Swapping inks and dealing with the residual in the lines

It’s not clear how much longer Jeff will be out of action, so we’ve agreed that I will keep this going until he’s back.

To answer your question, smearing of a print occurred with GO, as well as without.

To help isolate the source of this, yesterday Jeff printed the ink separation page on gloss, dried with with a hair dryer, and then gently wiped a q-tip over it and found that only shade 1 smeared. So while it may be possible to smear a print by being careless and wiping a finger over it, this is something different and only affects shade 1.

You’ll be reassured to know that carelessly wiping a gloss print pre-GO is not standard practice in this part of the world. To explain how this came about … When Jeff started printing again on IGFS, he tried to dry it in preparation for GO. It didn’t dry any of the usual means - waiting and hair dryers. The print appeared wet to the naked eye. At some point you have to touch it to see what’s happening and then it smears. If you manage to put down a GO coat, it still smears.

To help diagnose what was happening he rechecked the linearity. The results are in the initial post and showed that the 100% density point was a lot lighter. As Jeff has printed the purge page the density has darkened, but the smearing, as just described, did not cease. At least not so far.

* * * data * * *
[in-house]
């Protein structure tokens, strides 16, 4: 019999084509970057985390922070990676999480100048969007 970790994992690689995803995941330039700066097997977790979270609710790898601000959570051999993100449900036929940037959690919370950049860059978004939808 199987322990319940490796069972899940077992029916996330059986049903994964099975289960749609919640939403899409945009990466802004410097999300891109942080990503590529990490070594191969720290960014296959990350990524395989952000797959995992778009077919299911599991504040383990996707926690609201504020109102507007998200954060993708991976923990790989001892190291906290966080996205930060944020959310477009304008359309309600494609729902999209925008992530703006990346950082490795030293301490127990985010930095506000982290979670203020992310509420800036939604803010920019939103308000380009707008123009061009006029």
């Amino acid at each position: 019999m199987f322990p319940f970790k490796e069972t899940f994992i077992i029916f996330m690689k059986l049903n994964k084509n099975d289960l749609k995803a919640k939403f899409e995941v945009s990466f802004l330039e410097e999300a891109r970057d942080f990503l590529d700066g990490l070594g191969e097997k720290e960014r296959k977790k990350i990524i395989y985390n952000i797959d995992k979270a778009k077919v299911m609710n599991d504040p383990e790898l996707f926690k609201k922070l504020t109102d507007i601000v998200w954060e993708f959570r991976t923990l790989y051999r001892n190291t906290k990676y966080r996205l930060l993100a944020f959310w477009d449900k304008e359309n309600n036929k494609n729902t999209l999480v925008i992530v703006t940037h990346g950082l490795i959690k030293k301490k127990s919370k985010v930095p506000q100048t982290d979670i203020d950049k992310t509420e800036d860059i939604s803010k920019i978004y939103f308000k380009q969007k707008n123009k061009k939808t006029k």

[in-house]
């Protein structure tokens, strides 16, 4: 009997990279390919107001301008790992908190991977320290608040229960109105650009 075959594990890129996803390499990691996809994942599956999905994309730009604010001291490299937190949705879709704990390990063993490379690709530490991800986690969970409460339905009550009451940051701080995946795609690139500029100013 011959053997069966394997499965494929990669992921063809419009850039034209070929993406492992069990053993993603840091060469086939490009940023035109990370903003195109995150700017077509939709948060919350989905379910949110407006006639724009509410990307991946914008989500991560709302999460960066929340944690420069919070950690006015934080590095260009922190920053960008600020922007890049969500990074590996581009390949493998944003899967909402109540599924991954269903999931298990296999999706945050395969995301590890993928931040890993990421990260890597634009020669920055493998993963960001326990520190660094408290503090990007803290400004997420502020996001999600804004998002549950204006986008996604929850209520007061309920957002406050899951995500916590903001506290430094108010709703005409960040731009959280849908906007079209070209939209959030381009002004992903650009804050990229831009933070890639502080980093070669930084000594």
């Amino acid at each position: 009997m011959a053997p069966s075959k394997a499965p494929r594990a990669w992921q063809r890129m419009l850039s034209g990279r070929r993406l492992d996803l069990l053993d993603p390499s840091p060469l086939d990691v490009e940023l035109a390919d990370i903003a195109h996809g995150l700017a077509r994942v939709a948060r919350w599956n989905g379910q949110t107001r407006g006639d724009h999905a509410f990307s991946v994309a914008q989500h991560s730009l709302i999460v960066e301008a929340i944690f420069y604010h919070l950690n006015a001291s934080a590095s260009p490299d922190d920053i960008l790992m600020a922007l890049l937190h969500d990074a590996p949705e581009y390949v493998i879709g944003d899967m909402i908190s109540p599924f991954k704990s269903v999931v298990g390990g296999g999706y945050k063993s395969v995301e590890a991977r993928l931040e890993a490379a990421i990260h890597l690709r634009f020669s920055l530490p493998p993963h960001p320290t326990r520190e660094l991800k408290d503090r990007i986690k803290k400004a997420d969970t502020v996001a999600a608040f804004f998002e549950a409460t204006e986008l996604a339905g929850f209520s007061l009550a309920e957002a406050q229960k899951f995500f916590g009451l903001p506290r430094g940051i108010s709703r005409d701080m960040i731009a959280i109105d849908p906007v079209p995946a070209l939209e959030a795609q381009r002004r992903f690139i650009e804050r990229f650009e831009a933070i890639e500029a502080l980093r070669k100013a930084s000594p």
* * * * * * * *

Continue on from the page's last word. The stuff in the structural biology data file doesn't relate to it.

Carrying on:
We'd like to understand what is causing this smearing, but let's suppose for the moment that the root cause was the PK line sitting unused for three months.  What is the recommended procedure to prevent this on a printer where both MK and PK carts are used, but one of them less frequently?  You often recommend to print weekly, but are you really suggesting that the switch on a 3880 needs to be done weekly?  That's 6ml of ink for the round trip each week.  Only takes 12-13 weeks to burn through a cart's worth of ink.  How often should the switch be done to prevent ink settling in a K line that isn't in active use at the moment?

[QUOTE=jon;8570]Remove the cart and physically shake it (rather than the printer which you would have to do too violently for anyone to think you were sane - in order to shake the carts correctly).[/QUOTE]

This is sometimes recommended on this forum, see [here](http://www.inkjetmall.com/tech/showthread.php?1447-9900-Head-Problems&p=7429&viewfull=1#post7429).

You need to determine if in fact the ink that is in the PK cartridge is in FULL pigment suspension, you do this by taking the cartridge out of the printer and shaking it, as Jon explained, simple as that, no need to do ink K ink changes and print using the ink.

I suggested that you take the Ink from the PK cartridge (after physically removing it from the printer and shaking it) and SWAB test it on a piece of gloss paper, such as the IFGS and do the same with the SEL1 bottle of ink. I am suggesting this to eliminate the printer all together to determine if this is ink or printer. PLEASE let this air dry for at least 1 hour then apply a coat of GO and let dry again, then see if it smears off the paper with your finger.